Fish Tank – Criterion Collection

One film that seemed to make waves outside of the US — particularly in the UK, where it won the 2010 BAFTA for Best British Film — but was ignored by the Oscars was 2009’s Fish Tank, starring Katie Jarvis and Michael Fassbender. Jarvis plays Mia, a British teenager living in government housing with her younger sister and deadbeat mom, whose boyfriend Connor (Fassbender) encourages Mia to make something of her love of dancing. An unspoken attraction develops between Connor and Mia, throwing Mia’s life into disarray and leading to a life-changing decision. The film is gritty and unflinching in its portrayal of a little-seen side of England, and both Jarvis and Fassbender turn in powerhouse performances; critics were impressed to the tune of a 90% Certified Fresh Tomatometer. Criterion picked up the rights to distribute the film on home video, so it’s one of the company’s rare contemporary releases (like The Curious Case of Benjamin Button just a couple years ago), but it would be hard to argue that Fish Tank isn’t deserving.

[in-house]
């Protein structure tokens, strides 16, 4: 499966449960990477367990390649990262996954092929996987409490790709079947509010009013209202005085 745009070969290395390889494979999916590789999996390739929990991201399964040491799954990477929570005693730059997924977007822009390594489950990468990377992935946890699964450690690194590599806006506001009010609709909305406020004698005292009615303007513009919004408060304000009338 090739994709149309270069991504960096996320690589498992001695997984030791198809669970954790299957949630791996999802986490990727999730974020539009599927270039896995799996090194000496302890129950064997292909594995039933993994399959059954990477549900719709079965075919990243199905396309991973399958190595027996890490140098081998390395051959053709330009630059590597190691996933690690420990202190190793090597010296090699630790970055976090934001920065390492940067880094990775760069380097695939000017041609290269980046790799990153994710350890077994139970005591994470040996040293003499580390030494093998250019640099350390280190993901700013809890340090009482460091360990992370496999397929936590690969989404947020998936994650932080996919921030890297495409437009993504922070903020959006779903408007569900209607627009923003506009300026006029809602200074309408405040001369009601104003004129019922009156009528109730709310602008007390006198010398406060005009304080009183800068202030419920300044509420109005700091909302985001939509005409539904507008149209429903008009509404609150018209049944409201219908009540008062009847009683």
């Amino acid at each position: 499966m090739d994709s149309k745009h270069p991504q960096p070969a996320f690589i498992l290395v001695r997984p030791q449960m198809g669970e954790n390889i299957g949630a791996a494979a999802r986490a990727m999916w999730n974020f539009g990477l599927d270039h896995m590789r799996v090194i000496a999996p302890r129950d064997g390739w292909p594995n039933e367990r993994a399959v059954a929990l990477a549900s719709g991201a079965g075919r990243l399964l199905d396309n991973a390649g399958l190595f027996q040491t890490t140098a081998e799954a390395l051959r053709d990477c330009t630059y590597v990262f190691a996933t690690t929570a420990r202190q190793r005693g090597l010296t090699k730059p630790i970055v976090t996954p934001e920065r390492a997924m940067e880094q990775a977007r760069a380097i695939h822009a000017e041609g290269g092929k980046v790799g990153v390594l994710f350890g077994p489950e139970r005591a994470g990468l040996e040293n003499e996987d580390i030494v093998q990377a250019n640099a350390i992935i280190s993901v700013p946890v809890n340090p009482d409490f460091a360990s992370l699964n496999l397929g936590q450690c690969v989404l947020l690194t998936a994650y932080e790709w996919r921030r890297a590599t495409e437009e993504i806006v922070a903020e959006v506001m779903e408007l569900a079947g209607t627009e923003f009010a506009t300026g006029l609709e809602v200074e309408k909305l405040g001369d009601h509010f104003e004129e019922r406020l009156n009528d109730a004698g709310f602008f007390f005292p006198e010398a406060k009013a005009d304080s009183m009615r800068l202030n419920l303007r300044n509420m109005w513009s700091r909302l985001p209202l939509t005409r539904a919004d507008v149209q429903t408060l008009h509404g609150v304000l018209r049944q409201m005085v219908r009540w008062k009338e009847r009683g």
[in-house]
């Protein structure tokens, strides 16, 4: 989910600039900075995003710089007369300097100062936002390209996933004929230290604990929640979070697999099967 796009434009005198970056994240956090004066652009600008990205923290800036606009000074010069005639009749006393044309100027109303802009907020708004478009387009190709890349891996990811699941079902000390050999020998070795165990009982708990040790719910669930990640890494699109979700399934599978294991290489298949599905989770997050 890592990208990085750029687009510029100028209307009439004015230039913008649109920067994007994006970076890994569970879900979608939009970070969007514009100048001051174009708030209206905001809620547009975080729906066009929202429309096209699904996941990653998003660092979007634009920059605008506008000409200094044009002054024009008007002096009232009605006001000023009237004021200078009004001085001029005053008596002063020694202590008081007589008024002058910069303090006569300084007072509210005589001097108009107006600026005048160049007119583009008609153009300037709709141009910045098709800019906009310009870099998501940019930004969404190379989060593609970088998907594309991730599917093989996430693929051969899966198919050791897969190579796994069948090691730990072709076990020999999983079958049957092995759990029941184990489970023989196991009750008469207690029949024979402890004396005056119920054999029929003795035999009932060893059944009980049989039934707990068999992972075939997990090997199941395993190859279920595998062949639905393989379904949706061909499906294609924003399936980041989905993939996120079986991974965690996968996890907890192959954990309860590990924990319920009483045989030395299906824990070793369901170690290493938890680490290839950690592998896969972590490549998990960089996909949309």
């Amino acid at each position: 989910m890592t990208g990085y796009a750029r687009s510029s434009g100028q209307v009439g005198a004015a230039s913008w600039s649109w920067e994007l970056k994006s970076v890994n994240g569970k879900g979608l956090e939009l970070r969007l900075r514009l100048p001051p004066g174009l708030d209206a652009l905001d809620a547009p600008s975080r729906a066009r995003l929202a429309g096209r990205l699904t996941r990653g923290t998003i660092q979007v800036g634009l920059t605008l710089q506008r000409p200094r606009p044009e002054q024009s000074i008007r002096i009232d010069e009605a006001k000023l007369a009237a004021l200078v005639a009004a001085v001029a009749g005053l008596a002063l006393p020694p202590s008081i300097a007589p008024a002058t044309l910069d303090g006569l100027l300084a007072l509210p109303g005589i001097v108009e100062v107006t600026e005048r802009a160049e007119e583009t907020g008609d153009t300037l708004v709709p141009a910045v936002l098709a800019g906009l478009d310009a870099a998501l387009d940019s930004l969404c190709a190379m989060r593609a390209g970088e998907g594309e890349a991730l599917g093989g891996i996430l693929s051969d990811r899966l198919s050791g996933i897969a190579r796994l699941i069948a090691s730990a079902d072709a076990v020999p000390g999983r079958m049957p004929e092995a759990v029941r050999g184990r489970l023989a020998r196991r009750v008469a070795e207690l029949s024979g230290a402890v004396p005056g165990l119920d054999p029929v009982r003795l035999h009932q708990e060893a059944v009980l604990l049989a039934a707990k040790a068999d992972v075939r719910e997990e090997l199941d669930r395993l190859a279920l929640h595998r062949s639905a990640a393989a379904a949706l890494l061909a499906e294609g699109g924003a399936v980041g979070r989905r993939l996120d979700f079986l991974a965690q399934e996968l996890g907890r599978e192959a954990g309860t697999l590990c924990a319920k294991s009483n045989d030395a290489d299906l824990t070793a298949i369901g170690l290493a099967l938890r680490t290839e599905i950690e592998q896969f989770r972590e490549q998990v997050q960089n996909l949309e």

Sweet Smell of Success – Criterion Collection


If you’re of the opinion that our current media landscape is tattered with tawdry gossip and cheap sensationalism, Alexander Mackendrick’s classic Sweet Smell of Success stands as exhibit A that things weren’t all that great in the good old days. This dark, cynical, and tremendously entertaining drama stars Burt Lancaster as J. J. Hunsecker, an influential (and morally bankrupt) gossip columnist, and Tony Curtis as Sidney Falco, an unscrupulous press agent whose credibility depends upon getting his clients’ names in Hunsecker’s articles. So possessive is Hunsecker of his sister that he wants Falco to smear her finace’s good name, leaving Falco with a moral quandary: should he shred what’s left of his ethics and risk finding himself on the outside of the media establishment for good? With fantastic performances and starling cinematography from the legendary James Wong Howe, Sweet Smell of Success pulses with electricity; a spiffy new Criterion DVD features docs on the cast and crew, along with interviews and commentary from film scholars on this dark masterpiece.

Senso – Criterion Collection